Daily Archives: September 27, 2016

Trump Boasted About Taking Advantage Of America’s Housing Crisis, Laws And Workers

I only saw at last 20 minutes of the debates and missed this part.Wow, brag about taking advantage of the housing crisis and he is running for President?

Huffington Post:

Republican presidential nominee Donald Trump bragged Monday night about taking advantage of the housing market crash, an architect he once employed and America’s federal income tax laws.

Every chance she got during the first presidential debate, Democratic nominee Hillary Clinton pressed Trump on his business in real estate, bankruptcy filings, employment practices and refusal to release his tax returns. 

In an early heated exchange, Trump said his wishing for a housing market collapse was simply business savvy.  

“Donald was one of the people who rooted for the housing crisis,” Clinton said. “He said, back in 2006, ‘Gee, I hope it does collapse because then I can go in and buy some and make some money.’”

“That’s called business, by the way,” Trump interjected.

“Nine million people lost their jobs,” Clinton continued, talking over Trump. “Five million people lost their homes, and $13 trillion in family wealth was wiped out.”

Trump did hope for the collapse. Two years before the recession and fall of the housing market, he said, “I sort of hope that happens because then people like me would go in and buy.”

His boasts during the debate didn’t stop there. Trump bragged he was “smart” not to pay federal income taxes for at least two years.

Wells Fargo : Labor Department Starts Review of Wells Fargo Labor Practices

WASHINGTON-The Department of Labor said it has begun reviewing labor practices at Wells Fargo & Co., stepping up regulatory scrutiny of the bank in the wake of a scandal involving unauthorized customer accounts.

Labor Secretary Thomas Perez said in a letter Monday that his department will conduct a “top-to-bottom review” of cases, complaints or violations concerning Wells Fargo over the last several years. The move comes in response to a request from several Democratic senators, including Sen. Elizabeth Warren (D., Mass), that the department open an investigation into whether the bank improperly compensated account executives, bank tellers, branch managers and customer service representatives.

The Labor Department’s Wage and Hour Division is “currently carefully reviewing the issues raised in your letter…to determine the best course of action in this matter,” Mr. Perez said in a letter addressed to Ms. Warren. “We take the concerns raised in your letter very seriously.”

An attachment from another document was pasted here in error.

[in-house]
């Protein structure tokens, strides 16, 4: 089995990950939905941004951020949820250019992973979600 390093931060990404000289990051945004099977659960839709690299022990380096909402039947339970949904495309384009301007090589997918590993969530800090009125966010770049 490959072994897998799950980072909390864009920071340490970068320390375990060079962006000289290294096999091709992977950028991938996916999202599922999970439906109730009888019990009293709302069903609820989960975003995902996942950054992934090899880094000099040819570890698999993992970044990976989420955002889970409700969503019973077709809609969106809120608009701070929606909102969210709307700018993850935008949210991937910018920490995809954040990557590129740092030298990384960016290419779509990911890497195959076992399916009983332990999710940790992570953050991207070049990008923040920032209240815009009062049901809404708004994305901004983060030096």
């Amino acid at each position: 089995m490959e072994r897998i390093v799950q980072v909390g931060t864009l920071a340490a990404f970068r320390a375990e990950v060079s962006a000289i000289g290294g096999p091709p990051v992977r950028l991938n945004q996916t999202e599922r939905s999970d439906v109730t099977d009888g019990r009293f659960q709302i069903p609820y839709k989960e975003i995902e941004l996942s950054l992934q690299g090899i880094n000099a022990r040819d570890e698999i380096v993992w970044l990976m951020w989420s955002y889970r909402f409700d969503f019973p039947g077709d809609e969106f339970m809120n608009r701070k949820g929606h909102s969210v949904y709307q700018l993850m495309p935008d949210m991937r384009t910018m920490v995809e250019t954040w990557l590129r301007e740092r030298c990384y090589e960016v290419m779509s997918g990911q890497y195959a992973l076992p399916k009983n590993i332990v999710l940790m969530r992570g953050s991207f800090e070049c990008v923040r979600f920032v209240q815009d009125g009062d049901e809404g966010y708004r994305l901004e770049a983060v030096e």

Read on.

Wells Fargo hit with shareholder class action lawsuit over sales practices

A shareholder class action lawsuit was filed against Wells Fargo & Co on Monday that alleged the firm misled investors about its financial performance and the success of its sales practices.

Wells Fargo, the United States’ third-largest bank by assets, agreed to pay $190 million earlier this month to settle regulatory charges that some of its employees opened as many as 2 million accounts without customers’ knowledge, in order to meet sales targets.

Robbins Geller Rudman & Dowd LLP announced the lawsuit and is seeking class action status on behalf of buyers of the company’s shares between Feb. 26, 2014 and Sept. 15, 2016.

The lawsuit, which was filed in the U.S. District Court of Northern California, comes nearly a week after Wells Fargo chief executive John Stumpf faced U.S. Senate lawmakers about his oversight at the bank.

Read on

Here’s what Trump, Clinton said about housing in first #debatenight

Housingwire:

The first presidential debate had barely started and already Republican candidate Donald Trump and Democratic candidate Hillary Clinton lost their cool. An adult conversation was out of the question.

What’s that saying? Listen 80% of the time and talk 20% of the time. This debate did not reflect that.

They did, however, have one thing in common: They barely mentioned housing. Trump mentioned the housing market at the beginning of the debate, but did not stay on the topic long.

In fact, what was said about housing didn’t make much sense, as this tweet fromTrulia Chief Economist Ralph McLaughlin shows:

How could we have the worst recovery since the Great Depression but also be in a bubble?

This comes as no surprise, and follows the theme of both candidates’ campaigns: neither one has focused on housing before this point.